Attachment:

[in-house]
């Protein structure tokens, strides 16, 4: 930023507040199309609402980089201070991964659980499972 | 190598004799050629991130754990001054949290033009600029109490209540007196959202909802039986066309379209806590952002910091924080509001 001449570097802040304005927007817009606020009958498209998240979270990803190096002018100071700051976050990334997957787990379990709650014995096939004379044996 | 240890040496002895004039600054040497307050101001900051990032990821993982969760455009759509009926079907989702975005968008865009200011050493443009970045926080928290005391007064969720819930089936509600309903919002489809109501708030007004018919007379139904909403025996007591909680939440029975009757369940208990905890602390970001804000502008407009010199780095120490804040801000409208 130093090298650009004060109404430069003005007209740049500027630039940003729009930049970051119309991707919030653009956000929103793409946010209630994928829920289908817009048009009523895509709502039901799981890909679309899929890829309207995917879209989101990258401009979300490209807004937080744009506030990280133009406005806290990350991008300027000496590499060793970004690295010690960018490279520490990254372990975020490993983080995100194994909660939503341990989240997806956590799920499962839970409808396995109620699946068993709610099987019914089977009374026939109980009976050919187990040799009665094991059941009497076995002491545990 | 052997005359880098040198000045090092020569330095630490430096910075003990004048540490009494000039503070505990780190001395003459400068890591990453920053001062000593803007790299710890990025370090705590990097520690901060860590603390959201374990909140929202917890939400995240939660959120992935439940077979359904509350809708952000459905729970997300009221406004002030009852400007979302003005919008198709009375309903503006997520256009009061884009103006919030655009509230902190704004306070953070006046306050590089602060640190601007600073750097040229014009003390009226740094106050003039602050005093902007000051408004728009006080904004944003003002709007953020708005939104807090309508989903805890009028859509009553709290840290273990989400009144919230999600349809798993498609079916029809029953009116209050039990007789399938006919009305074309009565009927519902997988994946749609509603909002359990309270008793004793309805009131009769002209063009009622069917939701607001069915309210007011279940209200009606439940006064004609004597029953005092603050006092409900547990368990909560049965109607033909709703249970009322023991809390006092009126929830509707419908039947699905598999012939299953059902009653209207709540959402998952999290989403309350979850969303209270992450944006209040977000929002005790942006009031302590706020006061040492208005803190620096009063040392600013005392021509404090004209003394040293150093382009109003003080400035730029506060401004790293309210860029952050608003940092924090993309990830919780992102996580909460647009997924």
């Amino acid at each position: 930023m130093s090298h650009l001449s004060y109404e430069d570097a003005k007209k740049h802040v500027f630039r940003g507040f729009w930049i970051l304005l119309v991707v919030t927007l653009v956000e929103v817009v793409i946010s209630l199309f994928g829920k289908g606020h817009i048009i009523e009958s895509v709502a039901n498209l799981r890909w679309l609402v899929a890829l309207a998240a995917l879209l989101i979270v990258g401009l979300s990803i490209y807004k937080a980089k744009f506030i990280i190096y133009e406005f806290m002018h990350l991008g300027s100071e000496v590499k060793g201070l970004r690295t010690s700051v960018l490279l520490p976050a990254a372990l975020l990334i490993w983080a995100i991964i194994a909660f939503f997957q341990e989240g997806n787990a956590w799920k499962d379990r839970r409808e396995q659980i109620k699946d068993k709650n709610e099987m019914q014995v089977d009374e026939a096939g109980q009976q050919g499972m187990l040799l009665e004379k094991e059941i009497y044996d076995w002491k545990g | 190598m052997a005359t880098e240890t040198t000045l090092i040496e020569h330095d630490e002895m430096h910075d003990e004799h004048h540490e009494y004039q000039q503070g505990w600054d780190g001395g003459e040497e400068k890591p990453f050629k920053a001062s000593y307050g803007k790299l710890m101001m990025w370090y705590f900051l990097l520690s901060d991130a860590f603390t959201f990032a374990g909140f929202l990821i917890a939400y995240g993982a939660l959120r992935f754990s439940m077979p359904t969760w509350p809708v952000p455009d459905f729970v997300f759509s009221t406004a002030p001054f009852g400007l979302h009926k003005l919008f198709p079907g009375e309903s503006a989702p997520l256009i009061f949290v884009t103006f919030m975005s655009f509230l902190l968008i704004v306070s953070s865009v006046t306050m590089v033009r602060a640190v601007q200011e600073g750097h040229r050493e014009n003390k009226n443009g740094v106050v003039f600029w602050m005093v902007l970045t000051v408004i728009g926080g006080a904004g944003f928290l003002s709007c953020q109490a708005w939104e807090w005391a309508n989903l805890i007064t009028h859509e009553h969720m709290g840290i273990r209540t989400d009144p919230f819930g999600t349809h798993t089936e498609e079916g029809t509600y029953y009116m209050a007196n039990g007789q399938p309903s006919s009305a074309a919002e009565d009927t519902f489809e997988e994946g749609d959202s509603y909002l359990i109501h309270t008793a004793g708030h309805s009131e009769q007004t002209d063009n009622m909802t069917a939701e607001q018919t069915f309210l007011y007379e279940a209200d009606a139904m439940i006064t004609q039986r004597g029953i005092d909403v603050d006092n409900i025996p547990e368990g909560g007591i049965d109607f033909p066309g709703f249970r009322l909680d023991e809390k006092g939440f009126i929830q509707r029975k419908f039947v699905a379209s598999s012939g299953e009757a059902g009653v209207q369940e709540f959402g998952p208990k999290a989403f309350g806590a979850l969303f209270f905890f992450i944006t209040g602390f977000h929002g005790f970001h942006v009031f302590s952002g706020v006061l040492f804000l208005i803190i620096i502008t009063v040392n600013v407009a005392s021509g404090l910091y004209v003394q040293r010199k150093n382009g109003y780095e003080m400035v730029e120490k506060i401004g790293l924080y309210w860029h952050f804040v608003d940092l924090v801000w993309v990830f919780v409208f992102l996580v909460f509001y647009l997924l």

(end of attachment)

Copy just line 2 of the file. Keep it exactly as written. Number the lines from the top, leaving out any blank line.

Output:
């Protein structure tokens, strides 16, 4: 930023507040199309609402980089201070991964659980499972 | 190598004799050629991130754990001054949290033009600029109490209540007196959202909802039986066309379209806590952002910091924080509001 001449570097802040304005927007817009606020009958498209998240979270990803190096002018100071700051976050990334997957787990379990709650014995096939004379044996 | 240890040496002895004039600054040497307050101001900051990032990821993982969760455009759509009926079907989702975005968008865009200011050493443009970045926080928290005391007064969720819930089936509600309903919002489809109501708030007004018919007379139904909403025996007591909680939440029975009757369940208990905890602390970001804000502008407009010199780095120490804040801000409208 130093090298650009004060109404430069003005007209740049500027630039940003729009930049970051119309991707919030653009956000929103793409946010209630994928829920289908817009048009009523895509709502039901799981890909679309899929890829309207995917879209989101990258401009979300490209807004937080744009506030990280133009406005806290990350991008300027000496590499060793970004690295010690960018490279520490990254372990975020490993983080995100194994909660939503341990989240997806956590799920499962839970409808396995109620699946068993709610099987019914089977009374026939109980009976050919187990040799009665094991059941009497076995002491545990 | 052997005359880098040198000045090092020569330095630490430096910075003990004048540490009494000039503070505990780190001395003459400068890591990453920053001062000593803007790299710890990025370090705590990097520690901060860590603390959201374990909140929202917890939400995240939660959120992935439940077979359904509350809708952000459905729970997300009221406004002030009852400007979302003005919008198709009375309903503006997520256009009061884009103006919030655009509230902190704004306070953070006046306050590089602060640190601007600073750097040229014009003390009226740094106050003039602050005093902007000051408004728009006080904004944003003002709007953020708005939104807090309508989903805890009028859509009553709290840290273990989400009144919230999600349809798993498609079916029809029953009116209050039990007789399938006919009305074309009565009927519902997988994946749609509603909002359990309270008793004793309805009131009769002209063009009622069917939701607001069915309210007011279940209200009606439940006064004609004597029953005092603050006092409900547990368990909560049965109607033909709703249970009322023991809390006092009126929830509707419908039947699905598999012939299953059902009653209207709540959402998952999290989403309350979850969303209270992450944006209040977000929002005790942006009031302590706020006061040492208005803190620096009063040392600013005392021509404090004209003394040293150093382009109003003080400035730029506060401004790293309210860029952050608003940092924090993309990830919780992102996580909460647009997924």